The trip home was not good for my little brumby. She arrived home angry and sour. I managed to catch her straight away the first day, but when she didn’t have a halter on she would strike out. This was mainly food related, i.e. she would strike to defend the food she was eating, so since then I have changed the way I catch her. I always allow her time to eat her food before catching her and this seems to work well. Since she’s been home I have caught her every day, brushed her, and done some ground work. She has had her first barefoot trim. I am hoping to reintroduce the saddle etc this weekend. At first my horses did not want a bar of her, but now they are definitely becoming a band. I love looking out the window and watching them graze together.

What has the biggest challenge been on your brumby adventure?
The biggest challenge was definitely bringing her home. The horse transport person I had arranged to pick her up from the Station sent me an email a few days prior to pick up informing me that I would need to take her to a pick up point some 300kms away. To arrange this with no mobile coverage and no local knowledge of the area was not easy! I was very fortunate to have Brian offer to take Dindi and Mereenie (the other mare going to a new home) to be picked up.
Dindi made it to Melbourne with the first transport person with no problems whatsoever. He was quite amazed at how well she loaded onto the truck each day.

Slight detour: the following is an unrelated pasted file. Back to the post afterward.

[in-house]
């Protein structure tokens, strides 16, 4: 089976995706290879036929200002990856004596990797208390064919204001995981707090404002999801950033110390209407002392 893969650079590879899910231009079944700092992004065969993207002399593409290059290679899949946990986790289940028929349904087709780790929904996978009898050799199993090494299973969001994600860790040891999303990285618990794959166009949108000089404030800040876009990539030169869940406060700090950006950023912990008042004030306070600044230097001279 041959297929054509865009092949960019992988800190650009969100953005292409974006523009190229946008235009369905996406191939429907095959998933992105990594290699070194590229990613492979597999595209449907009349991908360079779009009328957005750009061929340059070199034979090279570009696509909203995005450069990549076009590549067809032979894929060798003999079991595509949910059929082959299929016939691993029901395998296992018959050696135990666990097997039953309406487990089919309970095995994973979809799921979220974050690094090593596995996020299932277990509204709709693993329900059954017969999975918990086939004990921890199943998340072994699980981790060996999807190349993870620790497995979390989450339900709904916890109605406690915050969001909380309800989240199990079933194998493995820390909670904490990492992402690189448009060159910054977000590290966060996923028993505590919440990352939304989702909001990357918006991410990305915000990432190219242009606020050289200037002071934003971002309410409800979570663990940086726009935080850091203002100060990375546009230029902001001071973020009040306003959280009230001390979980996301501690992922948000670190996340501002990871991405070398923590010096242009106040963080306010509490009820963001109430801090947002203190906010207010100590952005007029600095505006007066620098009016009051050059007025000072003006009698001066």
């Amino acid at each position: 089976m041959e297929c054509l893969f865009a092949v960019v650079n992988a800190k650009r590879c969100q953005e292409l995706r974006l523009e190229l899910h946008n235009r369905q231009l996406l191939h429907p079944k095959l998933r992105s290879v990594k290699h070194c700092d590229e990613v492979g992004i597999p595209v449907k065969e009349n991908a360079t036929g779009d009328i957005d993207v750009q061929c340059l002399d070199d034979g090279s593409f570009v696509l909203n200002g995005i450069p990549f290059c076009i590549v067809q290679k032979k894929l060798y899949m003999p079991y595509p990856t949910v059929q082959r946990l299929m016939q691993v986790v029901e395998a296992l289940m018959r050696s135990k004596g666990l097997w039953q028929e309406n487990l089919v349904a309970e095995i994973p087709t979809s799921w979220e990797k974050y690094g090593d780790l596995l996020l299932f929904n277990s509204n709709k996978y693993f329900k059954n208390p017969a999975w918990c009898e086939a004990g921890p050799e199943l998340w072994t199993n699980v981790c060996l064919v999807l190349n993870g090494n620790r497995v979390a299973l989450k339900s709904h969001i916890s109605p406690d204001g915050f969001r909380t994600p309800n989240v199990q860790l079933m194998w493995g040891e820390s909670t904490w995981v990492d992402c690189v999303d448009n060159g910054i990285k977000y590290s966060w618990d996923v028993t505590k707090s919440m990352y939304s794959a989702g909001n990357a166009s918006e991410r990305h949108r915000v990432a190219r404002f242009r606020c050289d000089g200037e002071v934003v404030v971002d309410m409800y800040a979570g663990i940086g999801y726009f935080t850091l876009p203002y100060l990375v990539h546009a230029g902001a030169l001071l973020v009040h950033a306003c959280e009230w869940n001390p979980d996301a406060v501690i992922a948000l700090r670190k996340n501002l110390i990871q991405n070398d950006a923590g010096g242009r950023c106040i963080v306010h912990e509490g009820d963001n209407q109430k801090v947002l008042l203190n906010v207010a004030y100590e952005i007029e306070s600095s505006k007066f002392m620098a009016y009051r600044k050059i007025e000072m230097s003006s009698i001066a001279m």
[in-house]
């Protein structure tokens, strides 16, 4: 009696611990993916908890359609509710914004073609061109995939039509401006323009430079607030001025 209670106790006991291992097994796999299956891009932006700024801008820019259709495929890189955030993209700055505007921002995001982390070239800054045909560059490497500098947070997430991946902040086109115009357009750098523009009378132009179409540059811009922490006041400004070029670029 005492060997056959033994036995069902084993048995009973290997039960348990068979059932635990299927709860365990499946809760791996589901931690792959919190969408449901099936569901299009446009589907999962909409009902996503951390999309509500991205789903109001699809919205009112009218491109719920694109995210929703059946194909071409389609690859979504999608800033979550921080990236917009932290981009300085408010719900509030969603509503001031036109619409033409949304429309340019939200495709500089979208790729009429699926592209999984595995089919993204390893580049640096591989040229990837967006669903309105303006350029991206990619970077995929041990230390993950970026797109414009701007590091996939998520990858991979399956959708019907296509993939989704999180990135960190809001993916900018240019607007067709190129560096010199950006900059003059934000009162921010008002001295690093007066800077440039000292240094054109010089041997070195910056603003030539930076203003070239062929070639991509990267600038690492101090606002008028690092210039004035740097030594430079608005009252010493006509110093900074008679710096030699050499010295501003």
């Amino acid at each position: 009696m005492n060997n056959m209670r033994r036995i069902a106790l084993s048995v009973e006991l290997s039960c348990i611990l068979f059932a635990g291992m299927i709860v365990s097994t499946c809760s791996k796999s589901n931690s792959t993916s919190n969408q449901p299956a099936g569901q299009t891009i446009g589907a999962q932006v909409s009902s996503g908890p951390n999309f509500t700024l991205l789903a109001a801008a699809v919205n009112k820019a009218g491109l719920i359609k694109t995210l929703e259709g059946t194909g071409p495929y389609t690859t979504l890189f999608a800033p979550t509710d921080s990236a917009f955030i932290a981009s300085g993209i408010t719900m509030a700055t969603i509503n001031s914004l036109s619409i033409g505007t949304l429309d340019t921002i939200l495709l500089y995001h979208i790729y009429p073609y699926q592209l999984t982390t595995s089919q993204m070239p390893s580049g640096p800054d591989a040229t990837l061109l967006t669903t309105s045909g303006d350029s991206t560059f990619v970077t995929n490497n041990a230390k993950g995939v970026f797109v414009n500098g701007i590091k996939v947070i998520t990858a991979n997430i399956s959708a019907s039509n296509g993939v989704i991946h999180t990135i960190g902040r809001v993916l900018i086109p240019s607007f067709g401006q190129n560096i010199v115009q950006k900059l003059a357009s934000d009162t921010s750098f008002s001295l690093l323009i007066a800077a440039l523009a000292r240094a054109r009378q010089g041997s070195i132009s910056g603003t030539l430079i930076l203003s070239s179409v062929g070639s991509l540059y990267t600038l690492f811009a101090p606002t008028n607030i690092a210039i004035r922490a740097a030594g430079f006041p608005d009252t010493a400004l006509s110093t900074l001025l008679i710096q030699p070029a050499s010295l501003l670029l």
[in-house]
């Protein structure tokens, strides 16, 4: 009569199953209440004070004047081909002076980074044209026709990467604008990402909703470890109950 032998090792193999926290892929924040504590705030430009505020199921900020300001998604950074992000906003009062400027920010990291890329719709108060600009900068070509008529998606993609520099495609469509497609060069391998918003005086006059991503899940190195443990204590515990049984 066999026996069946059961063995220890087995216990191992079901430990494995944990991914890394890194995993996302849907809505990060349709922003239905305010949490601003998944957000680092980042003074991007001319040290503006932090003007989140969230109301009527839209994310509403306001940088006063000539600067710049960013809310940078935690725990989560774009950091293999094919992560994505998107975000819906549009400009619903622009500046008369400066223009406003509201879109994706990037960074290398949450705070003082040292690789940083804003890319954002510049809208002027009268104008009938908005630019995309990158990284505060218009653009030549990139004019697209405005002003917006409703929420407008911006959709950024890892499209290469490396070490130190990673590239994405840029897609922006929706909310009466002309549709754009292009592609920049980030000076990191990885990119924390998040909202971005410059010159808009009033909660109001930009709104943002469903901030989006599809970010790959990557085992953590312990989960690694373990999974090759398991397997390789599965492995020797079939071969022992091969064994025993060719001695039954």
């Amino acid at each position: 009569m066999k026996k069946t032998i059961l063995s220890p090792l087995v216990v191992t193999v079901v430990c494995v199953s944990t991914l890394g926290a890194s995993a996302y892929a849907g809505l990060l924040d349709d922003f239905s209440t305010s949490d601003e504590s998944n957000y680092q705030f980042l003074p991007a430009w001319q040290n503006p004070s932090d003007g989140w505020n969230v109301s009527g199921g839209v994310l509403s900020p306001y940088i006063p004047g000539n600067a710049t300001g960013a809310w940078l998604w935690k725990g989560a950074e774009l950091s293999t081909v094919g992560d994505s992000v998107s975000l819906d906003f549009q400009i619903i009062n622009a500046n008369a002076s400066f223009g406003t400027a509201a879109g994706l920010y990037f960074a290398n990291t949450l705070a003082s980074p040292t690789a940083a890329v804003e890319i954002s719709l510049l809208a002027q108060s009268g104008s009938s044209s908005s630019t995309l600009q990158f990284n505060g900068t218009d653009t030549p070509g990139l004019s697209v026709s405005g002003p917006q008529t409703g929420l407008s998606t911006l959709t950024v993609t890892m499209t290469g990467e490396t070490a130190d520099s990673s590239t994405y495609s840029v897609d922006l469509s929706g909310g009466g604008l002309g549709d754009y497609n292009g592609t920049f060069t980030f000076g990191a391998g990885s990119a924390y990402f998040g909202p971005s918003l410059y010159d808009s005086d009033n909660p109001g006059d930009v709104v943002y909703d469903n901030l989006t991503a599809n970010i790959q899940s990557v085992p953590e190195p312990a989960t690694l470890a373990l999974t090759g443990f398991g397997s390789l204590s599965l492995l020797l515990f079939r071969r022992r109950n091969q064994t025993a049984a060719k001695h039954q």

I received a phone call from the second transport person who was bringing Dindi home. He said she was ‘feral’ and that he didn’t know how he would catch her and put her on the truck. After I explained that I had had no issue previously he seemed to calm down. He also was offended by her condition as she was so poor. Of course being a Brumby she was quite thin to begin with. The trip to Melbourne also worsened her condition. They were feeding her green lucerne and hard feed, the same as the race horses were given on the truck. A Brumby lives on buffle and oat grass, so her poor stomach could not process the rich feed and I doubt she ate much on the way home.

What advice would you give to future Brumby Safari globetrotters?
I would highly recommend that anyone considering bringing a brumby home should perhaps bring their own transport or thoroughly investigate how the horses will be loaded, where the truck will take them, how long the trip will take, where they will sleep and what they will be fed. I would also recommend that you bring only bootleg jeans. The spiky grasses and prickles get stuck in your legs if you don’t have them covered up!

Which Globetrotting rides have you since completed/planned/dreamed about?
This was my first Globetrotting ride and I loved it! I would love to do the Okavango Delta in Botswana (I need to stop spending so much money on my Brumby first!) and The Kimberley Ride.

Wowee! What an inspiring journey. Our heartfelt thanks to Penny for sharing her incredible story with us. If you’d like more information about the Desert Brumby Safari, check out the ride page here.